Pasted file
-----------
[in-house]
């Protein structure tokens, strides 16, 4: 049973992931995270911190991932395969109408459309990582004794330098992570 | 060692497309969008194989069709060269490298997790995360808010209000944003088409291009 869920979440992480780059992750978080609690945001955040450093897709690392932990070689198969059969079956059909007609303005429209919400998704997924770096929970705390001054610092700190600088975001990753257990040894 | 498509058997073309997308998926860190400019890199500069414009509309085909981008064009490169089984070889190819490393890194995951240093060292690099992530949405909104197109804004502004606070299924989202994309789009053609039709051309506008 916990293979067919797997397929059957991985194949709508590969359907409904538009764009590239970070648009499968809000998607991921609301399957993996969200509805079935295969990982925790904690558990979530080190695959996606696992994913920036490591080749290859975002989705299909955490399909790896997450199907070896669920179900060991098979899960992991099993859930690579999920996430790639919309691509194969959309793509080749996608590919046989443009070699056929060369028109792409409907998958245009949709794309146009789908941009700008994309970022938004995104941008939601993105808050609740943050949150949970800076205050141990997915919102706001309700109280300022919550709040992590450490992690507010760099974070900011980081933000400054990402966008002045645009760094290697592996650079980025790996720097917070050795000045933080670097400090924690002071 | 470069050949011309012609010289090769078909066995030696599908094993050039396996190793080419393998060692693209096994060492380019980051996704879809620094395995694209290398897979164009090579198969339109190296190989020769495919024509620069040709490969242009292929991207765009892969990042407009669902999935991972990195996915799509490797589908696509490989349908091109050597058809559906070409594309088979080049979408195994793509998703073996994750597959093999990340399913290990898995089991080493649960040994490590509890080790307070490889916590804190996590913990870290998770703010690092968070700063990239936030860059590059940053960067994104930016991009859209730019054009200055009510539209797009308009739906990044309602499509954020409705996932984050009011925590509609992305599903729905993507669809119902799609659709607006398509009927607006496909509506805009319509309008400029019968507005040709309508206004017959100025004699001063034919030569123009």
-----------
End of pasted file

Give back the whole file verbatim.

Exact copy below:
[in-house]
């Protein structure tokens, strides 16, 4: 049973992931995270911190991932395969109408459309990582004794330098992570 | 060692497309969008194989069709060269490298997790995360808010209000944003088409291009 869920979440992480780059992750978080609690945001955040450093897709690392932990070689198969059969079956059909007609303005429209919400998704997924770096929970705390001054610092700190600088975001990753257990040894 | 498509058997073309997308998926860190400019890199500069414009509309085909981008064009490169089984070889190819490393890194995951240093060292690099992530949405909104197109804004502004606070299924989202994309789009053609039709051309506008 916990293979067919797997397929059957991985194949709508590969359907409904538009764009590239970070648009499968809000998607991921609301399957993996969200509805079935295969990982925790904690558990979530080190695959996606696992994913920036490591080749290859975002989705299909955490399909790896997450199907070896669920179900060991098979899960992991099993859930690579999920996430790639919309691509194969959309793509080749996608590919046989443009070699056929060369028109792409409907998958245009949709794309146009789908941009700008994309970022938004995104941008939601993105808050609740943050949150949970800076205050141990997915919102706001309700109280300022919550709040992590450490992690507010760099974070900011980081933000400054990402966008002045645009760094290697592996650079980025790996720097917070050795000045933080670097400090924690002071 | 470069050949011309012609010289090769078909066995030696599908094993050039396996190793080419393998060692693209096994060492380019980051996704879809620094395995694209290398897979164009090579198969339109190296190989020769495919024509620069040709490969242009292929991207765009892969990042407009669902999935991972990195996915799509490797589908696509490989349908091109050597058809559906070409594309088979080049979408195994793509998703073996994750597959093999990340399913290990898995089991080493649960040994490590509890080790307070490889916590804190996590913990870290998770703010690092968070700063990239936030860059590059940053960067994104930016991009859209730019054009200055009510539209797009308009739906990044309602499509954020409705996932984050009011925590509609992305599903729905993507669809119902799609659709607006398509009927607006496909509506805009319509309008400029019968507005040709309508206004017959100025004699001063034919030569123009």